Tertiary Education Union organiser Ben Schmidt said making staff members redundant was the completely wrong approach.
“Te Pukenga needs to continue to employ these valuable local lecturers and actually invest in proper local marketing that is responsive and appeals to the needs of students and the community in Whanganui.
“Give staff the time and resources they need to get out to schools and continue to build relationships. But, they (Te Pūkenga) need to continue to employ these staff to do that.”
Trott said UCOL Te Pūkenga Whanganui was actively working to provide relevant training and education opportunities.
“Recently in Whanganui, we created two new courses – carpentry and automotive – and both are well-subscribed.
“Every year, we undertake two significant local marketing campaigns targeting school leavers and those looking to change careers.
“Additionally, we have hosted two career days in Whanganui in the past six months. Usually, we only hold one.”
UCOL was growing its relationships with various communities, particularly Whanganui’s growing Pasifika community, he said.
A “key success” had been growing the In School study option.
“Many learners who study with us via those courses continue to study with us once they leave school.”
With the axing of cookery level 4, the only course left in the catering and hospitality department on the Whanganui campus is the U-Skills (in-school) programme.
Deputy chief executive of ako delivery at Te Pūkenga, Gus Gilmore, said at present, its marketing was co-branded and led at both a national and local level.
“Local activity continues to be led, funded and directed by marketing teams in our business divisions, including UCOL.
“The difference this year is that our network has developed a co-ordinated approach, aimed at reducing the competitive elements of our advertising and visually reflecting the move towards a cohesive, integrated unified network.”
Te Pūkenga needed to ensure the courses it offered aligned to ākonga (learner) demand, he said.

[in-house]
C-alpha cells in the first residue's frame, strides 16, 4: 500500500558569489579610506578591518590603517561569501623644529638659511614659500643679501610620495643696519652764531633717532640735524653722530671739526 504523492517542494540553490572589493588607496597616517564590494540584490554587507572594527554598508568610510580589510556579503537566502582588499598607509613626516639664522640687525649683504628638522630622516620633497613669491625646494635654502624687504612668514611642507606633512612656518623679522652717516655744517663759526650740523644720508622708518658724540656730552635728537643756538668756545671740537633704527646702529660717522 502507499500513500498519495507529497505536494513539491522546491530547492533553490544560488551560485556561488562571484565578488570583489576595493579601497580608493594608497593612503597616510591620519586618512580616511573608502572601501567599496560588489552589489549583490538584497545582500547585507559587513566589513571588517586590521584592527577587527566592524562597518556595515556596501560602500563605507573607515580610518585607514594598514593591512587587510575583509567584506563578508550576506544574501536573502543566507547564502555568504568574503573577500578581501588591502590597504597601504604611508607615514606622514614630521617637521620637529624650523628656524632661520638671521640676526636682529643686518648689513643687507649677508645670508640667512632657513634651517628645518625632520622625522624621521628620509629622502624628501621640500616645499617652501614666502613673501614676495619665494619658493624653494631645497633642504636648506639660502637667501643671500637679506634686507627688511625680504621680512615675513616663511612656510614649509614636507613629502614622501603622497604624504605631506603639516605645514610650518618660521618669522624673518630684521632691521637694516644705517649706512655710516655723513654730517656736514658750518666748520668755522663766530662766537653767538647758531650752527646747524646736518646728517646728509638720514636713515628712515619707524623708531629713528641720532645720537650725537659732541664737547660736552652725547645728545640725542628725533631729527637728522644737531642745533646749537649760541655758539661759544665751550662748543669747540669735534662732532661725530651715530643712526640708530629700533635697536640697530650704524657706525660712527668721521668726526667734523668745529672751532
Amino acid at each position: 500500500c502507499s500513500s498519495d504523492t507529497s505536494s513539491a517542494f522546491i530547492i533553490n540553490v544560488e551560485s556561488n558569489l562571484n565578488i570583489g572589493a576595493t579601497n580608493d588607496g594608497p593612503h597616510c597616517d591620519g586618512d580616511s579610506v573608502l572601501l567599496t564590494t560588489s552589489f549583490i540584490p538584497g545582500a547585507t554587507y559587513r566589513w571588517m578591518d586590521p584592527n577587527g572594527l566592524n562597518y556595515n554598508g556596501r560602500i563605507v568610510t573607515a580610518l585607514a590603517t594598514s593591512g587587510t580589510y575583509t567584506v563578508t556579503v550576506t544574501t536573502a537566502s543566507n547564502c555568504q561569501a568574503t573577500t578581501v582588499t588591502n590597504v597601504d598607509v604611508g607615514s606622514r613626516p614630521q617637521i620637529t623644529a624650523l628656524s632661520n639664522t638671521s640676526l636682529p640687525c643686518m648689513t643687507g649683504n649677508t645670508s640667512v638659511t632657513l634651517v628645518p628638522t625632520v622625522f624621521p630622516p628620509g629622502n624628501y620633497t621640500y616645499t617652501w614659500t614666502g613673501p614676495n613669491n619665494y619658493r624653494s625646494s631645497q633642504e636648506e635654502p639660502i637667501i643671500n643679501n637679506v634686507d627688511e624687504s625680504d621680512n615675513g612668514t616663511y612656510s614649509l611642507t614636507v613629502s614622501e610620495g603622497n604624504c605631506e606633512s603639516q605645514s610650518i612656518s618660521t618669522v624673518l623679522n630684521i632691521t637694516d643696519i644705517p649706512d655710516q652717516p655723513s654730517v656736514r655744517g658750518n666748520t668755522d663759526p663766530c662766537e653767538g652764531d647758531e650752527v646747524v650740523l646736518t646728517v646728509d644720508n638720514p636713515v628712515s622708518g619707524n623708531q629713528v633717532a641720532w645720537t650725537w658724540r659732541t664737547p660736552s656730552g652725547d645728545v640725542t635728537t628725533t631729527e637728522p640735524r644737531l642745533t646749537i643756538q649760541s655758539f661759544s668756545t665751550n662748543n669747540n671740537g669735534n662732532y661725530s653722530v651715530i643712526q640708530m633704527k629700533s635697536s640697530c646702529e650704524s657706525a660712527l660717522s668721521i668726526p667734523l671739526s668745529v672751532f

“For us, this happens at a local level.
“It’s normal practice to regularly review what is offered and to make changes to reflect ākonga demand. Our charter is very clear – we must be responsive to local and regional needs.”
Hayward said she knew parents of secondary school students who didn’t want their children getting on a bus to Palmerston North every day.
“They want them to study here.
“Whanganui is already struggling to retain its youth, which is our succession, and this is what’s happening in the background?
“To also hear people say they don’t even know where UCOL is, that’s just crazy.”
Goodge said there was no one person to blame for the current situation and it was a result of all sorts of extenuating circumstances.
“Of course, it’s always going to be the more regional campuses that suffer the most.
“There is a real potential for Te Pūkenga to be a success if we can get the message across that the community, along with campus management, go hand in hand.
“We need to manage those relationships ourselves, the way we know they need to be managed.”
Te Pūkenga closing the Whanganui campus altogether wouldn’t be completely doom and gloom, she said.
“There is still potential for us to look at micro-courses and to look at the way education is changing at the tertiary level.
“Technology is moving so fast that studying for short periods of time and often is likely to be the future.
‘Whanganui has responded incredibly well to having to establish its own tertiary options in the past. I think we could do it again.”